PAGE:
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The Guilt and Stress of a Working Caregiver

“I found myself snapping at my husband and barely holding it together when dealing with my mom, my son and my co-workers. I knew I was at a breaking point - it had been just over a year since my father died, and my mother was taking up more and more of my time. She was relatively healthy but would call me multiple times in a day needing help with something. I would feel guilty if I did not give her my full attention, but it was hard since I was at work. If I spent too much time talking to her or took off early, I would feel guilty about my work not getting done as quickly as I would like. And I didn’t want to say anything to her because I didn’t want her to feel bad about calling me. I could put a little of it off until the evening but if I needed to call her doctor, they were already gone for the day - plus I tried to focus on my son once I got home in the evening.”

- Sue, family caregiver and full-time employee

Alone but in the Company of Others

Although Sue is one of the more than 53 million family caregivers in the U.S, she felt alone. She was trying to manage it all on her own, not aware of what support was available to her. No one else at work seemed to take time off to care for an older relative. She felt guilty saying that her mother was causing her stress, so she kept it to herself.

The numbers tell a different story though. Working caregivers make up over 20% of the workforce and spend on average more than 20 hours per week on direct care and other responsibilities. There is a stigma around caregiving - it is often seen as a familial duty so we do not talk about it. To further complicate matters, many people do not even realize that they are already in a caregiving role and do not identify as a caregiver even though they are spending time helping out an older adult.

The Stress is Real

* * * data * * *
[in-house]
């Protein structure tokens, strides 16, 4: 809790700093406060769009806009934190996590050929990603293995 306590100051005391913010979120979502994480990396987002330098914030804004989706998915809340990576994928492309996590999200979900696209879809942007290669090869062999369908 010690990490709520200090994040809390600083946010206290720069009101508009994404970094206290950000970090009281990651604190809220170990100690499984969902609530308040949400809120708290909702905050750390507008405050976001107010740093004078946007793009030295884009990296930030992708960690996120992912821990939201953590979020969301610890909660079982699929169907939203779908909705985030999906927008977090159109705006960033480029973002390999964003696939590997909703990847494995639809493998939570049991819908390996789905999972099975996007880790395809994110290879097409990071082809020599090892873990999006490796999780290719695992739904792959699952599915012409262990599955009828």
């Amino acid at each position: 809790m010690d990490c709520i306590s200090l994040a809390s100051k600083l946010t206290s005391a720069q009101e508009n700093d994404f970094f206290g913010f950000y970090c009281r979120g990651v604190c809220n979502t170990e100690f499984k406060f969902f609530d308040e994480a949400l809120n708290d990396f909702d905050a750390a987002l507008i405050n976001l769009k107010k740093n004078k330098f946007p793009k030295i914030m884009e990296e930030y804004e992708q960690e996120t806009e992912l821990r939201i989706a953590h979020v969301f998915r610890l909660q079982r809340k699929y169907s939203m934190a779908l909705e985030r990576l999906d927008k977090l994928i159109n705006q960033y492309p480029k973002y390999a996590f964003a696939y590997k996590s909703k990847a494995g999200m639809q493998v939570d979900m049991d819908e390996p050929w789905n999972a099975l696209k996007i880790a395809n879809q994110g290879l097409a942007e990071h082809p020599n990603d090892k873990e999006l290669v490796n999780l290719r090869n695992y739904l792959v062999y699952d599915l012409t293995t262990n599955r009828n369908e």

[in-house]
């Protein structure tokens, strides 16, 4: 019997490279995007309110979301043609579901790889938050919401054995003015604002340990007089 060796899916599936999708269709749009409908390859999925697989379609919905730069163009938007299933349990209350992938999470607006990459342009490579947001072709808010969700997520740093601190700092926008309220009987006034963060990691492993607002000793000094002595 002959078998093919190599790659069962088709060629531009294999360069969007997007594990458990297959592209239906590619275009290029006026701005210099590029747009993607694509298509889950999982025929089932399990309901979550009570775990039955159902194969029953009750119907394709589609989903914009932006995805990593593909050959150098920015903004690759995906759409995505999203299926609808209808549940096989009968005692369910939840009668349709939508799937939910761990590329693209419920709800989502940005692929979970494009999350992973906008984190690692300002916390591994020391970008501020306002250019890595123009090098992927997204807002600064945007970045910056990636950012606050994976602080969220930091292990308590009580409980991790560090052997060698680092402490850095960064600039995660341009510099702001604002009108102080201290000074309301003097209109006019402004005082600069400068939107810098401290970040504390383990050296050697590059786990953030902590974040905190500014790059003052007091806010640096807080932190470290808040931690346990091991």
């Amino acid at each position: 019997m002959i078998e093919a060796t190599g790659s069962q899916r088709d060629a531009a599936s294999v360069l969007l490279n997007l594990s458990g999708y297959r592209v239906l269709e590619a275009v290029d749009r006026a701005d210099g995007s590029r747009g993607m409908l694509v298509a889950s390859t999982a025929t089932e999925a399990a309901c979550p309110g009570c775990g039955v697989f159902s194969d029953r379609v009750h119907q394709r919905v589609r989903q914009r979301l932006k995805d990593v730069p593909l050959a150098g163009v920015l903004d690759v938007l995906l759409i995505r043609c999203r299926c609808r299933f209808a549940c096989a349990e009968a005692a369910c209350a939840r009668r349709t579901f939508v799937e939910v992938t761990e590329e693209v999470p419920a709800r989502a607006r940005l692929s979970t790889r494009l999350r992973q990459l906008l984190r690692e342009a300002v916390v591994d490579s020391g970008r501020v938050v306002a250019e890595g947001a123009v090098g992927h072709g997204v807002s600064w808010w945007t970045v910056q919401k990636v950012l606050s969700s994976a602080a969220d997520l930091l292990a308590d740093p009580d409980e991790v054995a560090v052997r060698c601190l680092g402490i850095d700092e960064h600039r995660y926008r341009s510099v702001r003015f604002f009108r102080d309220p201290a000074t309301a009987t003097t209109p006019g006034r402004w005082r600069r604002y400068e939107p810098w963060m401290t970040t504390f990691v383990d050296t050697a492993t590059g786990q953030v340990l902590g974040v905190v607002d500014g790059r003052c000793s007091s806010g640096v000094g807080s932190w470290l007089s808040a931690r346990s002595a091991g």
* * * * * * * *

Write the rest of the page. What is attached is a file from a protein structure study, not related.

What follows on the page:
The emotional fatigue, physical exhaustion and financial strain result in high levels of stress, anxiety and burnout. Studies have shown that among caregivers of adults:

Impact on Work

If it’s affecting employees on an individual level, it’s impacting the workplace. One in three caregivers will ultimately leave the workforce to better meet the needs of their loved ones, according to the Rosalynn Carter Institute for Caregivers, resulting in roughly a $290 billion a year loss by 2030.

it is not surprising that that employers who create support systems for caregiving employees see the payoff in recruitment, retention, engagement and productivity.

Finding Support

Sue and the millions like her deserve understanding, empathy and support. Below are a few suggestions to find and nurture that support system.

Talk about Caregiving

Caregivers: Find support by identifying others with similar experiences. You may be surprised to learn that other people you know have gone through this and can offer you advice.

Employers: Raise awareness about family caregiving and start to foster a more supportive environment where your employees can be comfortable sharing their caregiving needs.

Assess the Situation

Caregivers: Take a moment and think of all the ways you are helping an older relative or friend - make sure to include even minor tasks such as taking out the garbage. This will help you identify where you are spending time and what support you need.

Employers: Review your policies to ensure that they are friendly towards caregivers of adults and gather data regarding the needs of your caregiving employees.

Identify or Create a Support System

Caregivers: It helps to share. Make sure there is someone you can talk to about what you are experiencing. Look into in-person or online support groups and find one that feels right for you.

Employers: Increase support for your employees by creating a caregiver employee resource group and offering an elder care benefit that offers practical support to your employees.

Seek Assistance

Caregivers: Find an expert in elder care, like Mellie, to help you plan and coordinate care. Let them do the work so that you can focus on what’s important to you.

Employers: Find an elder care benefit, such as Mellie, that can meet the needs of your employees by providing practical support, guidance and education.

Contact us at Mellie to learn how we can support you as a caregiver and your employee caregivers.


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